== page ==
Goldman: not a question of 150′ up and down the Pike because there are obstacles. So we have landowners who say we’d rather dedicate 162′ and do it right, than do 150′ and get it wrong. Robinson: city of Rockville? Goldman: Glatting is working with them as well. Hanson: so it crosses Montrose you lose the median? Goldman: not right away. You can continue this section up to the city line. Glatting is working on this drawing right now. One of the major benefits of BRT over light rail is that it’s flexible. You can’t do that with light rail in Bethesda. Hanson: are the Nicholson people amenable to this? Goldman: you can do the main section without a taking. You don’t have to wait for a dedication. Here you can do it once. Show people you’re making a change.

Goldman: example intersection. Big refuges for people in the middle of the street, so encourages them to cross at grade instead of using a tunnel. special European bike design. so you don’t get “doored.” Can do it on both sides. On the blocks that don’t redevelop, you’d do it in a shared lane like the staff proposal, but when they do develop, you’d have the space for the bike lanes. Plus you’d have the trees closer in which canopies the road more quickly. Six lines of trees along the lanes. Gives a better feel to the street. Designed to be a beautiful place, slow cars down, and make it a place where you can go again. If you create a great place, but don’t make this a great street, you won’t increase your ridership as much.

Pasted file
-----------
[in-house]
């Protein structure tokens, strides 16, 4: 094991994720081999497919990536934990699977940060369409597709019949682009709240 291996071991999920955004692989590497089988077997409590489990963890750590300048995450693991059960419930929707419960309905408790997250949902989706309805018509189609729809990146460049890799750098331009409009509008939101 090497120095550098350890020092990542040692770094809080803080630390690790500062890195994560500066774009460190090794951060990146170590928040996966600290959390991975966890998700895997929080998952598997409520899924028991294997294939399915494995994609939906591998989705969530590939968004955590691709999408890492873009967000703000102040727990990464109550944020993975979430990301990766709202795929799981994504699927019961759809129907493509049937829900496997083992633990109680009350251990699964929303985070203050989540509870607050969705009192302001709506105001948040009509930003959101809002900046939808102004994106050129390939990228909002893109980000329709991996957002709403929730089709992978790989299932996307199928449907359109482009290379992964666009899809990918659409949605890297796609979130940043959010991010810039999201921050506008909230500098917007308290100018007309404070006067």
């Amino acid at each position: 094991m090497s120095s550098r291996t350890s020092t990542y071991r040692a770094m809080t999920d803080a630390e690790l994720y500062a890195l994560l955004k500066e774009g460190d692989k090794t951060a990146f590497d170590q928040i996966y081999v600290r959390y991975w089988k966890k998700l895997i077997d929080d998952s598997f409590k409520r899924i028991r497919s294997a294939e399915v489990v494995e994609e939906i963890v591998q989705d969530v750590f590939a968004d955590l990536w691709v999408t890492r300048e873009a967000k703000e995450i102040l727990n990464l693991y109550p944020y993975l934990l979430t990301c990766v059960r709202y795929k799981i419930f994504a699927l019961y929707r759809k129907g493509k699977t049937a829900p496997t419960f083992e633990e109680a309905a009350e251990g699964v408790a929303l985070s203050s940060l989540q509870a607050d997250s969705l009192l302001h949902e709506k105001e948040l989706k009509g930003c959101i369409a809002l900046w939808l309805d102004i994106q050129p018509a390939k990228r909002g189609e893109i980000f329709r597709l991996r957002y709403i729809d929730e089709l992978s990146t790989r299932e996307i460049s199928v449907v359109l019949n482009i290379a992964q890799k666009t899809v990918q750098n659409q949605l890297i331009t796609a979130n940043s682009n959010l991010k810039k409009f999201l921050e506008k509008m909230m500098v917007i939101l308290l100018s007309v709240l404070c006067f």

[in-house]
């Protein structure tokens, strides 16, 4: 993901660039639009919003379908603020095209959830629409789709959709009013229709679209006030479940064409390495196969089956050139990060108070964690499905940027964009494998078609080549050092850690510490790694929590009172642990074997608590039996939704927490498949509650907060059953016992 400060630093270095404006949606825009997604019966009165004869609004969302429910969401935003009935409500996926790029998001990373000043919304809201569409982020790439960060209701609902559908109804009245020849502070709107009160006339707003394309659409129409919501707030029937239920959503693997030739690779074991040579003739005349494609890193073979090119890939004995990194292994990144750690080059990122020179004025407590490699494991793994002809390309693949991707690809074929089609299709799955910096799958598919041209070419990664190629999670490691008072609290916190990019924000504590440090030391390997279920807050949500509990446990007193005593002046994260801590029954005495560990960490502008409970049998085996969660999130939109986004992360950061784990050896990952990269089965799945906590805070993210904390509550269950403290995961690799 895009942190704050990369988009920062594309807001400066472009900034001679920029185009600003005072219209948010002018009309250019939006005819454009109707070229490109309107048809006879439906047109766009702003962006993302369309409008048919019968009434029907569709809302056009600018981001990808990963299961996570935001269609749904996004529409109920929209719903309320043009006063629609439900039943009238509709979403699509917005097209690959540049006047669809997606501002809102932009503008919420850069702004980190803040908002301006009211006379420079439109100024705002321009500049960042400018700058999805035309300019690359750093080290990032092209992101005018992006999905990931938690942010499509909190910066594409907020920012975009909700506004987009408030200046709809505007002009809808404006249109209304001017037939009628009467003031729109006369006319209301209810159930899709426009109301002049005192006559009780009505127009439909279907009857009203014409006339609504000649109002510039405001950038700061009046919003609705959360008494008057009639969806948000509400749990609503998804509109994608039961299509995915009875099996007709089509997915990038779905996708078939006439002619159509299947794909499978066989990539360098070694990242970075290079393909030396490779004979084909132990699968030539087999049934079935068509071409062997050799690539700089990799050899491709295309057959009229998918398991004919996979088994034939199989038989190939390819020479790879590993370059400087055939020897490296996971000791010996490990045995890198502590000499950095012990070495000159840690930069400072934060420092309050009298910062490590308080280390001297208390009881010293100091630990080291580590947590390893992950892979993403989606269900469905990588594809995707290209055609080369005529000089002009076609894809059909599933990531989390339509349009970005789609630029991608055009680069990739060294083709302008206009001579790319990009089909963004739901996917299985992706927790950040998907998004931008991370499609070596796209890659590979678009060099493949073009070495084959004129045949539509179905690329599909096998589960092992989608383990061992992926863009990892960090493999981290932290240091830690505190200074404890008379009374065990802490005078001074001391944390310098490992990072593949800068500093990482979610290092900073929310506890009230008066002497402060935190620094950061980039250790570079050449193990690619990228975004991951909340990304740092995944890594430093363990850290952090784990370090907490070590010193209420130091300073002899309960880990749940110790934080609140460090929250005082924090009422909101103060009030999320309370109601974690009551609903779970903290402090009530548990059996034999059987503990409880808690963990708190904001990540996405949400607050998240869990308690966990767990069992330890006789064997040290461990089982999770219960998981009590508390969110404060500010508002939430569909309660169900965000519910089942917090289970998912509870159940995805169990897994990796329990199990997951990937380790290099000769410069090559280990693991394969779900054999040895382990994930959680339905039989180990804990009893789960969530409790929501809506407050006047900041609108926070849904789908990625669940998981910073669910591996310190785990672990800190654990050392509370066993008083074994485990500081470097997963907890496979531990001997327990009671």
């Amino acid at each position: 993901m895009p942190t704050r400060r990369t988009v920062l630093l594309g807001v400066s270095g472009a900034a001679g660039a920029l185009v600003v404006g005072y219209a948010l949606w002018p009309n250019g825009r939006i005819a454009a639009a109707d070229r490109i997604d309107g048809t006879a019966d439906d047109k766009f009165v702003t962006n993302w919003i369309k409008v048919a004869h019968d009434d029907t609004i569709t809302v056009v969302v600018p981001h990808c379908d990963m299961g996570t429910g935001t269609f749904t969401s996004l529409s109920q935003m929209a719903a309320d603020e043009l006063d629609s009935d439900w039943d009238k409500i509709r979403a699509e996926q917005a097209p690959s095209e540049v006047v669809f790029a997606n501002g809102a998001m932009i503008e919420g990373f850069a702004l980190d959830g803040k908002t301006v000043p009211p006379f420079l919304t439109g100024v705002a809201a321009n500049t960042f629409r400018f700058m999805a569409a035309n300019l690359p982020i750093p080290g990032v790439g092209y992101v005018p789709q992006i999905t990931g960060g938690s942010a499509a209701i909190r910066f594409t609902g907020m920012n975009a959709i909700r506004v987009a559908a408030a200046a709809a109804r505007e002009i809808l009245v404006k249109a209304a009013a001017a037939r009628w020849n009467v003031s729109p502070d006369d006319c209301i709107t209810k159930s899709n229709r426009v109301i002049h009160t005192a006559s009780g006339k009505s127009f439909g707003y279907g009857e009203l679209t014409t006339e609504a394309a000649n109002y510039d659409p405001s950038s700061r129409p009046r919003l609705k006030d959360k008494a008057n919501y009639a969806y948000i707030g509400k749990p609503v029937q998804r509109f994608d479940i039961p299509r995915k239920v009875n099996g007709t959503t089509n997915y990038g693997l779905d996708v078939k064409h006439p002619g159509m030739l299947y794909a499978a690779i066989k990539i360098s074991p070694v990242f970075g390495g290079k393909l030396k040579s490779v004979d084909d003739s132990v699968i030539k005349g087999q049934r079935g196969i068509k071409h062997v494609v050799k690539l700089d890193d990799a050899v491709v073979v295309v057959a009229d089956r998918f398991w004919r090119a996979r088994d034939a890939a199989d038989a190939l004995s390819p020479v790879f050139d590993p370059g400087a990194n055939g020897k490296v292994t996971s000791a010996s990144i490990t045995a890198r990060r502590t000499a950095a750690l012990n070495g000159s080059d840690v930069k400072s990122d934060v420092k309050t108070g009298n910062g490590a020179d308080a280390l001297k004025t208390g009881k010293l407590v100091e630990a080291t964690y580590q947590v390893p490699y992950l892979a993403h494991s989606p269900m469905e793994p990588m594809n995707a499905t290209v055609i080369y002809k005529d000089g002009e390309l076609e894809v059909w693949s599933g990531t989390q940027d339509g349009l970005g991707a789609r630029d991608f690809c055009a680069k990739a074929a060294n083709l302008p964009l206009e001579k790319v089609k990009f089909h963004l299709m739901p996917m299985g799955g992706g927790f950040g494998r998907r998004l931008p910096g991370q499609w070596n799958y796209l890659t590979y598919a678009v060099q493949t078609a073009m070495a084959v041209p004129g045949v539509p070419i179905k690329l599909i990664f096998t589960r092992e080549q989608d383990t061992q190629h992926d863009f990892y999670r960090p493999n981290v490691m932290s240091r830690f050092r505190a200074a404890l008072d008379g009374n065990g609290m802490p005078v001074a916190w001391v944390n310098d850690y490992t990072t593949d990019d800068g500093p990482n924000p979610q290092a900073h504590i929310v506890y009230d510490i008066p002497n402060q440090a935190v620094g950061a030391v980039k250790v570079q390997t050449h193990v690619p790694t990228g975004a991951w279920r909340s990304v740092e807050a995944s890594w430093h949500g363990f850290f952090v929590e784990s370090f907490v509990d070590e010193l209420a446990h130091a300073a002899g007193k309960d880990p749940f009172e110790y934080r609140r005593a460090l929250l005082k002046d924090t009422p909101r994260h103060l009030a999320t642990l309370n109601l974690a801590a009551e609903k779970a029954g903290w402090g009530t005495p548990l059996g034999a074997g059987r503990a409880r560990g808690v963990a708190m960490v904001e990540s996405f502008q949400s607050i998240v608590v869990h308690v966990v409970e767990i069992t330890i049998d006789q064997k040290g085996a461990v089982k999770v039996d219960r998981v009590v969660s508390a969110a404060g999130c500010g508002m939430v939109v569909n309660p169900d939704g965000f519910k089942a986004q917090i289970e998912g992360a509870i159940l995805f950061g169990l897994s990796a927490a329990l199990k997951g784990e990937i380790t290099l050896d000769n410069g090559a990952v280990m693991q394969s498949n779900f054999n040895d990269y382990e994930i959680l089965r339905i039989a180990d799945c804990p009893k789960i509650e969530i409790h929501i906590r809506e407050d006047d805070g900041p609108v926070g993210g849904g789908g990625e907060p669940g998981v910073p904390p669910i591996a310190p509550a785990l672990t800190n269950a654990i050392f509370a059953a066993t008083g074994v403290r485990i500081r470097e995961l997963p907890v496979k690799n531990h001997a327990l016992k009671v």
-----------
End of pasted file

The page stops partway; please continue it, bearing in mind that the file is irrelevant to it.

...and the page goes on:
Alfandre: bike lanes letter? Goldman: there are differences among bike groups in Montgomery County. Majority wants separate lanes. European design improved over time. Ian Lockwood was hit by a bus riding in a shared bus lane. Alfandre: if this system was adopted, that’s where Main St. will be sited. Goldman: Design connection between east and west side. Shared lane won’t solve traffic issues. This creates a beautiful street. Alfandre: do you need a stop at Old Georgetown Rd?

Robinson: how much will this cost? Goldman: bike lane on the side is less expensive. Nothing fancy because want people looking at retail, not fancy sidewalks. Most of the cost of this is in streetscape improvements and underground utilities. Alfandre: staging? Does it match staff draft? Goldman: citizens want Pike now. People understand it’s a 5-10 year process. First thing is untangling Old Old Georgetown Rd. Need a workaround so don’t have horrible traffic. Original staff draft had it in the third phase, and then moved up to the second stage.